We

could setdiagram

K=1 and position the

c. Nyquist

Thus the critical point appears to

move closer to the origin as K

increases.

For this example P=2, and the

critical point must be encircled by

the Nyquist diagram to yield N=2

and a stable system.

The system is marginally stable if

the Nyquist diagram intersect the

real axis at -1 ( frequency at this

point is the frequency at which the

root locus crosses the jw axis.)

Problem: for the unity feedback system with G(s) = K/[s(s+3)(s+5)], find the

range for stability, instability and the value of gain for marginal stability.

Solution: first set K=1 and sketch Nyquist diagram for the system. Using the

contour shown in (a), for all points on the imaginary axis,

K

8 2 j (15 3 )

G ( j )H ( j )

s (s 3)(s 5) K 1

64 4 2 (15 2 ) 2

At =0, G ( j )H ( j ) -0.0356 - j

intersects the negative real axis by

setting the imaginary part equal to zero.

We

find

15

.

and real part =

At =Finally

, G ( j )H ( j ) 0 270o

-0.0083.

s j

b. Nyquist diagram

must equal zero. So the system is stable

if the critical point lies outside the

contour. K can be increased by 1/0.0083

Hence

stability

K<120.5.

for marginal

=120.5for

before

the diagram

encircles

-1. stability K=120.5 At this gain the frequency is 15

This system is stable for the range of loop gain, K, that ensures that the

open-loop magnitude is less than unity at that frequency where the phase

angle is 180o.

a. Contour and root locus of system that is stable for small gain and unstable for large gain;

b. Nyquist diagram

This system is stable for the range of loop gain, K, that ensures that the

open-loop magnitude is greater than unity at that frequency where the phase

angle is 180o.

a. Contour and root locus of system that is unstable for small gain and stable for large gain;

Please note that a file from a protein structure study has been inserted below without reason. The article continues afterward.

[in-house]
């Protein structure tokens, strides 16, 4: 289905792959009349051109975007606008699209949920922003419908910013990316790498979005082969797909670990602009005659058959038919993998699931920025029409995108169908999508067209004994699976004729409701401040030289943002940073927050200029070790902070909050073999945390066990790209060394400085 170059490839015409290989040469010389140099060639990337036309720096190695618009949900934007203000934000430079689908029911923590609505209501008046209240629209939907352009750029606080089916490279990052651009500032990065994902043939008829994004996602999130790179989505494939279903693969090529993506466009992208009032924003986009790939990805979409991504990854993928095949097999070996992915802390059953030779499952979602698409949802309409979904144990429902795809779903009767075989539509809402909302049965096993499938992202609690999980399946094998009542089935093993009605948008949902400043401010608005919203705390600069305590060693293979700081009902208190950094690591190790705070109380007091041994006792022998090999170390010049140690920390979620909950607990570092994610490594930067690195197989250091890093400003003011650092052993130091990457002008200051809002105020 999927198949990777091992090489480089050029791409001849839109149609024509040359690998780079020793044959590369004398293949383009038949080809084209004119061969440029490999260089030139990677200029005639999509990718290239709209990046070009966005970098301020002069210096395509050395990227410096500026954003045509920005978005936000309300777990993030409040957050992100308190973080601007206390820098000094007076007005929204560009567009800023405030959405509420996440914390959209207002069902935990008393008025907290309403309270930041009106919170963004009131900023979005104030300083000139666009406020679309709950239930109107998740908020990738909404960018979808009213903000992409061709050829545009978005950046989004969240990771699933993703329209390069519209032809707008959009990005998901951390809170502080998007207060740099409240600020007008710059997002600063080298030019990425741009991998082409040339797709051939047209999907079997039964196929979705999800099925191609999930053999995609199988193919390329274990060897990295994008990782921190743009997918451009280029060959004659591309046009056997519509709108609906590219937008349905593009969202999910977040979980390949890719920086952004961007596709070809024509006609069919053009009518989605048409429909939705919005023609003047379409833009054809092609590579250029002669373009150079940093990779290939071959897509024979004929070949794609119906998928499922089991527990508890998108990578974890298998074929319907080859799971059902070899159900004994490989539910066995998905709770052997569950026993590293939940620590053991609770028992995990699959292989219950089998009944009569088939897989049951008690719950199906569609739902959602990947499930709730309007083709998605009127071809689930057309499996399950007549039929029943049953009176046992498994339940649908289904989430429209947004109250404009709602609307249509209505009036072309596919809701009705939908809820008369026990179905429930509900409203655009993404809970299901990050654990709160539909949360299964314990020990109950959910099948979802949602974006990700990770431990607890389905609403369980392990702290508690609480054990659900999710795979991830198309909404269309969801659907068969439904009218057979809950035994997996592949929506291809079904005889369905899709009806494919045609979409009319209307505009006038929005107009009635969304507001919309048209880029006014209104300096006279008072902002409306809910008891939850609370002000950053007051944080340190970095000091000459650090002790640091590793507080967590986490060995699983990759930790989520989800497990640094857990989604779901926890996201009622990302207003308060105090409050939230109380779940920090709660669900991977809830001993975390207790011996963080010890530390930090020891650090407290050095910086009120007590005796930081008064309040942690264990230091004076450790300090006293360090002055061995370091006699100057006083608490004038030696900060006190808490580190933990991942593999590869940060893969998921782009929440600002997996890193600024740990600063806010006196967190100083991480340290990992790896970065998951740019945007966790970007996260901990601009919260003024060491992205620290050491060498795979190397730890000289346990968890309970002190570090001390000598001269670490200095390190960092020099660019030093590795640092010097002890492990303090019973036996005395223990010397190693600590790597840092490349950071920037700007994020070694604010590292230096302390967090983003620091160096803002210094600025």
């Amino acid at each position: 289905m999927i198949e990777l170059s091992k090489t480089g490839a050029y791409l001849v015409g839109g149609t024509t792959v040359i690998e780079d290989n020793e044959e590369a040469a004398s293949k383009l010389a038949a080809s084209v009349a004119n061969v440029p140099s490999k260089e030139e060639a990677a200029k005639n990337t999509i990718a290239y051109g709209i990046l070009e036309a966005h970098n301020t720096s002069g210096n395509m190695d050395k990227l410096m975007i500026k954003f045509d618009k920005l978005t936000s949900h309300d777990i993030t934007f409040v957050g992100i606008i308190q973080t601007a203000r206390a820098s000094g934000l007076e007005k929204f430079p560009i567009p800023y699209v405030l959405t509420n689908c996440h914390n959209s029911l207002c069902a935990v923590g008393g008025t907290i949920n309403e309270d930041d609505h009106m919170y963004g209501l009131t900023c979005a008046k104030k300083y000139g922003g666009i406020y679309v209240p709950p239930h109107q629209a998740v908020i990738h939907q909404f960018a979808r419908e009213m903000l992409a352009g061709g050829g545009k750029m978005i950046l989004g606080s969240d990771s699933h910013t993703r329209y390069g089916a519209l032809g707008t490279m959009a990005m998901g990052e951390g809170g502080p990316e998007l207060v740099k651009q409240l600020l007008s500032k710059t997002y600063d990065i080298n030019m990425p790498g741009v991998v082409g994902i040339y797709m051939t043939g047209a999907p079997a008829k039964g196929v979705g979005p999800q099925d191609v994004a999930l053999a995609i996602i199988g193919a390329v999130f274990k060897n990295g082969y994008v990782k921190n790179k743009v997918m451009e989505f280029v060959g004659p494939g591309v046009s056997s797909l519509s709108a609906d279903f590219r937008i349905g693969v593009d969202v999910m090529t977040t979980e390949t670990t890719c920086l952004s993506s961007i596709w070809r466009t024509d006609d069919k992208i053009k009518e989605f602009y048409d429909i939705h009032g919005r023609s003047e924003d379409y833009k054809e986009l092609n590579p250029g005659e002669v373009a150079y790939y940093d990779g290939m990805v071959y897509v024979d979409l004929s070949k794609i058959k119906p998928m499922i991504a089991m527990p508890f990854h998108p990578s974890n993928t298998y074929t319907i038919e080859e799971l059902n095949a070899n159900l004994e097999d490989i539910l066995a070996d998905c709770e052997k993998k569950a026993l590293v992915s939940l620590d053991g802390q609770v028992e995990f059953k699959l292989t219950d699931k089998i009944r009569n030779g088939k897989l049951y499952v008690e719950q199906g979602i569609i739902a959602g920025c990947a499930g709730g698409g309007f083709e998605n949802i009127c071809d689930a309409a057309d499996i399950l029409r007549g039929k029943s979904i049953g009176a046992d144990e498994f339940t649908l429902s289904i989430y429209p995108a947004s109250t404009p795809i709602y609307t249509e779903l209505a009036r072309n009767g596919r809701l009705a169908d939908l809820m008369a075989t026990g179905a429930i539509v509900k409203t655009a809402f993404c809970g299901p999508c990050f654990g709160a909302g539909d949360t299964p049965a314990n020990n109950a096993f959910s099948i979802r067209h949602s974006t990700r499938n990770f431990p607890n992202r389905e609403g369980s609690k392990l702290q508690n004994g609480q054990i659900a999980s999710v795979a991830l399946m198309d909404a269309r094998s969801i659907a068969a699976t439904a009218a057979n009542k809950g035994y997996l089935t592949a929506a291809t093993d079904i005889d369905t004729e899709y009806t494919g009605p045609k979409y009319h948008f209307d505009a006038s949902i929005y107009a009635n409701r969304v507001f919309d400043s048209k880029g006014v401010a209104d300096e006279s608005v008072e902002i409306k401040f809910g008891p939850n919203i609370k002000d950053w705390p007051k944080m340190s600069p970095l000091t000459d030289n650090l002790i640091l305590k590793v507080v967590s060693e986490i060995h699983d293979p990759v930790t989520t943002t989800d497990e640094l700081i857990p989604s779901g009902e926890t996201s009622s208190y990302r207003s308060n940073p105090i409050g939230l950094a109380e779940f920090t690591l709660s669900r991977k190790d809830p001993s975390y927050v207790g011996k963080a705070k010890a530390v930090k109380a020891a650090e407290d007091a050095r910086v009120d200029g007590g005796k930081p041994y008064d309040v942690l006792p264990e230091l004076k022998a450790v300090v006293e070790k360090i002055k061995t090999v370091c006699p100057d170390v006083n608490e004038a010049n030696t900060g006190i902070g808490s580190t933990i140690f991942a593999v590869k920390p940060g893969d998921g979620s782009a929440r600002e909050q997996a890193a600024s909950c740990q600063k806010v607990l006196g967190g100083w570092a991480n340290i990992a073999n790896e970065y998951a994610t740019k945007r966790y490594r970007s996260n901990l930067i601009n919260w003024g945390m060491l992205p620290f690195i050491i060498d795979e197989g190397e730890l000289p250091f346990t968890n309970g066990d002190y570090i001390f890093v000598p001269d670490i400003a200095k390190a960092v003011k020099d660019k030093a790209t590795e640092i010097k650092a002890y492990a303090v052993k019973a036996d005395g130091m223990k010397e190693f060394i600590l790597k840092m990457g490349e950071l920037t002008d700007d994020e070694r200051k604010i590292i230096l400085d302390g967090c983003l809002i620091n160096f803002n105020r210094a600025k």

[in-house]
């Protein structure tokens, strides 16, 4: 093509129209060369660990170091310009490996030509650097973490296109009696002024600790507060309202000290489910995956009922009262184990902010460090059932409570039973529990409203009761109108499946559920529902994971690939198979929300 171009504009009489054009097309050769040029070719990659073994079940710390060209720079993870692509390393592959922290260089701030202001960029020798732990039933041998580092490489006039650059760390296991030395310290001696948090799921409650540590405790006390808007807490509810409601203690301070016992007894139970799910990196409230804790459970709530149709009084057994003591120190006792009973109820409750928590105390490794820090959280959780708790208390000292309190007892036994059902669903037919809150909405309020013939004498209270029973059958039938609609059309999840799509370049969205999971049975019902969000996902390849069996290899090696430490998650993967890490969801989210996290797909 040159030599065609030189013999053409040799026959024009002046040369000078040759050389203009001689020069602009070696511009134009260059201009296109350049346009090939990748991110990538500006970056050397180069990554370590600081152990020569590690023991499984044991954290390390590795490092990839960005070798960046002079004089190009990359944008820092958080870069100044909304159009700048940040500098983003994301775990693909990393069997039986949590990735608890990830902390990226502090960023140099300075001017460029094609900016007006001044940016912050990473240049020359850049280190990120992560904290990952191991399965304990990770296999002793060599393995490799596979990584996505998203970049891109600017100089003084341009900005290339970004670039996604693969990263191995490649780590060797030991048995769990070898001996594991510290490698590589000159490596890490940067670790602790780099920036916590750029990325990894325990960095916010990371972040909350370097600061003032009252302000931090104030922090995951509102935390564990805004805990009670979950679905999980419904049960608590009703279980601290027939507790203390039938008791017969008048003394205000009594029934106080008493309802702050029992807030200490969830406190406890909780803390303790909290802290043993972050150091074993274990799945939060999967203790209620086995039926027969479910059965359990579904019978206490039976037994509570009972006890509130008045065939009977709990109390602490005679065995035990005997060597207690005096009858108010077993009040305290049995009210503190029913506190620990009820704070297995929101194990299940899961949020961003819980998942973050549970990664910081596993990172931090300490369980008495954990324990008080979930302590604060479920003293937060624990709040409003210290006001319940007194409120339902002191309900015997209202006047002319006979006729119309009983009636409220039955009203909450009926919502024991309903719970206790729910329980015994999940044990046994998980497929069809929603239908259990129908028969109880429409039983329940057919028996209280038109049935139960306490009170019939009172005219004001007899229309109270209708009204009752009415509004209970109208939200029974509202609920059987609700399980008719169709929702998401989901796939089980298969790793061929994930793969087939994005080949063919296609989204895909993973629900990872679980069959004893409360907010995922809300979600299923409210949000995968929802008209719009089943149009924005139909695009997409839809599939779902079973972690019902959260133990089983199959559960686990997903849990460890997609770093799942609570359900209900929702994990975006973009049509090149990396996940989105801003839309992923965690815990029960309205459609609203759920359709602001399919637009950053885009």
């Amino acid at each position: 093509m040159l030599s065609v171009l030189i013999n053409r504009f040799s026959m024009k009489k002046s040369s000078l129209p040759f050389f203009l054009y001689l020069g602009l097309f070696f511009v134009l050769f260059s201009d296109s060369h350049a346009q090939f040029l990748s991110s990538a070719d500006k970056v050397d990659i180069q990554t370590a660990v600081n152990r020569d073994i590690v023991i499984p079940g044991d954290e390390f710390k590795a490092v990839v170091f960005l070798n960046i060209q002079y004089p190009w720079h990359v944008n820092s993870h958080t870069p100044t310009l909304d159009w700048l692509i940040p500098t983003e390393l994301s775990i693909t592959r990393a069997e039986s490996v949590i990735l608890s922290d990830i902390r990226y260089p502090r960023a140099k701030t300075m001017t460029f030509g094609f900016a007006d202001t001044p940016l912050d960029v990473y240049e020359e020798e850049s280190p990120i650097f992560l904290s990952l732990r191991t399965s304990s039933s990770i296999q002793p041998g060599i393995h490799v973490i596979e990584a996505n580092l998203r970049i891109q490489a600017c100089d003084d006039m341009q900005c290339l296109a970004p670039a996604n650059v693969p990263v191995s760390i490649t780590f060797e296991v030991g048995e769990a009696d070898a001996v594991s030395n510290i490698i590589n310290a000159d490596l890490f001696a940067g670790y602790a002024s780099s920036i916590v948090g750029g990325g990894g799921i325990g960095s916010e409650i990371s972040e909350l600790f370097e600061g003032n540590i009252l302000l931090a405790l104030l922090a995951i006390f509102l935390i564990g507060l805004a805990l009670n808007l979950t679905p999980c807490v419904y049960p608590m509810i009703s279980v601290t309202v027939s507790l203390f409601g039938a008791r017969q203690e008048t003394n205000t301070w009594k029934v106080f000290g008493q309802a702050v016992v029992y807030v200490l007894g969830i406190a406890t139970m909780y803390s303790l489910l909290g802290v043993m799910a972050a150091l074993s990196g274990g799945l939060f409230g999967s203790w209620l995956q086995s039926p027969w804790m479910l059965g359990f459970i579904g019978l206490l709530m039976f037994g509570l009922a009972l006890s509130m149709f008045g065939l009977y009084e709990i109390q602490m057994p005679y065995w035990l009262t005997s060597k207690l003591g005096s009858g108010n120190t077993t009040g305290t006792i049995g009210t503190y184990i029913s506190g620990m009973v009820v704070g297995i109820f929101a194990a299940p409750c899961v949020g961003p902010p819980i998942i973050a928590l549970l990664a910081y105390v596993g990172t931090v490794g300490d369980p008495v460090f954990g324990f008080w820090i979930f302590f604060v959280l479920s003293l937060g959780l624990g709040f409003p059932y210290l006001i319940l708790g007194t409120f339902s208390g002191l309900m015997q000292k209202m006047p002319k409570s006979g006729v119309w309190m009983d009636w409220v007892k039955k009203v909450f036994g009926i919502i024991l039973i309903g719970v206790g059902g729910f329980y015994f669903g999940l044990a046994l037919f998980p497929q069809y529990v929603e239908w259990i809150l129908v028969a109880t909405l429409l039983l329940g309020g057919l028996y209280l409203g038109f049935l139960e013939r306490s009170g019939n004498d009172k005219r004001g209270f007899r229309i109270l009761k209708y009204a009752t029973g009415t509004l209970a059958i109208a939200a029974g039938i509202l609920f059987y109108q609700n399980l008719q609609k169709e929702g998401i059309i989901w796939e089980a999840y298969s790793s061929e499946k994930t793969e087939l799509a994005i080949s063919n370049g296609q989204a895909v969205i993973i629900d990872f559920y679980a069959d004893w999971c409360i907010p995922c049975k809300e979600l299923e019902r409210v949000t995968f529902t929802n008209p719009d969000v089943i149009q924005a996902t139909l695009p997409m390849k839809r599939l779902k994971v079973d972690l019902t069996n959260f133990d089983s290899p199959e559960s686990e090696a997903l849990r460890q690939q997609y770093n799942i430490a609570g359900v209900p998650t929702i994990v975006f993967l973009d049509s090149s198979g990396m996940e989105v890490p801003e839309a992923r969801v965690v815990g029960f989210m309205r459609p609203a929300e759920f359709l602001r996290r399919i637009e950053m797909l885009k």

b. Nyquist diagram

Problem: for the unity feedback system with G(s) = K/[(s2+2s+2)(s+2)], find the range for

stability, instability and the value of gain for marginal stability.

Solution: since P=0, we want no encirclements of -1 for stability. Hence. A gain less than

unity at +/- 180 is required. first set K=1 and sketch the portion of Nyquist diagram along

the positive imaginary axis as shown in (a). We find the intersection with the negative real

1

4(1 2 ) j (6 2 )

axis as G ( j )H ( j )

(s 2 23 2)(s 2) s j

16(1 2 ) 2 2 (6 2 ) 2

Setting the imaginary part = zero, we find 6 and substituting yields real part (1/20) =

1 / 20180o

stable if the magnitude of the

frequency response is less than

unity at 180o. Hence, the

system is stable foe K<20,

unstable for K>20, and

marginally stable for K=20

(frequency at marginal

stability is 6 )

Gain margin, GM, The gain margin is the change in open-loop gain, expressed in

decibels (dB), required at 180o of phase shift to make the closed-loop system unstable.

Phase margin, M , The phase margin is the change in open-loop phase shift required

at unity gain to make the closed-loop system unstable.

GM = 20log a.

Problem: find the gain and phase margins of system of previous example. If K = 6.

Solution: to find the gain margin, first find the frequency where the Nyquist diagram

crosses the negative real axis. Finding G ( j ) H ( j )

6

6[4(1 2 ) j (6 2 )]

G ( j )H ( j ) 2

(s 23 2)(s 2) s j 16(1 2 ) 2 2 (6 2 ) 2

The Nyquist diagram crosses the real axis at frequency of 6 . The real part is

calculated to be -0.3. Thus, the gain can be increased by (1/0.3) =3.33 before the real part

becomes -1. Hence the gain margin is GM = 20log 3.33 = 10.45 dB.

To find the phase margin, find the frequency for which the magnitude is unity. We need to

solve the equation to find frequency = 1.253 rad/s. at this freq. the phase angle is -112.3o.

The difference between this angle and -180o is 67.7o, which is the phase margin.

Problem: use Bode plots to determine range of K within which the unity feed-back

system with G(s) = K/[(s+2)(s+4)(s+5)] is stable.

Solution: The closed loop system will be stable if the frequency response has a gain

less than unity when the phase is +/-180o

We sketch the Bode plots as shown. The lowfrequency gain of G(s)H(s) is found by

setting s=0. So the Bode magnitude plot starts

at K/40. For convenience let K = 40 so that

the log-magnitude plot starts at 0 dB.

At frequency 7rad/s, when phase is 180o, the

magnitude is -20dB. So an increase in gain of

+20dB is possible before system becomes

unstable.

Since the gain plot was scaled for a gain of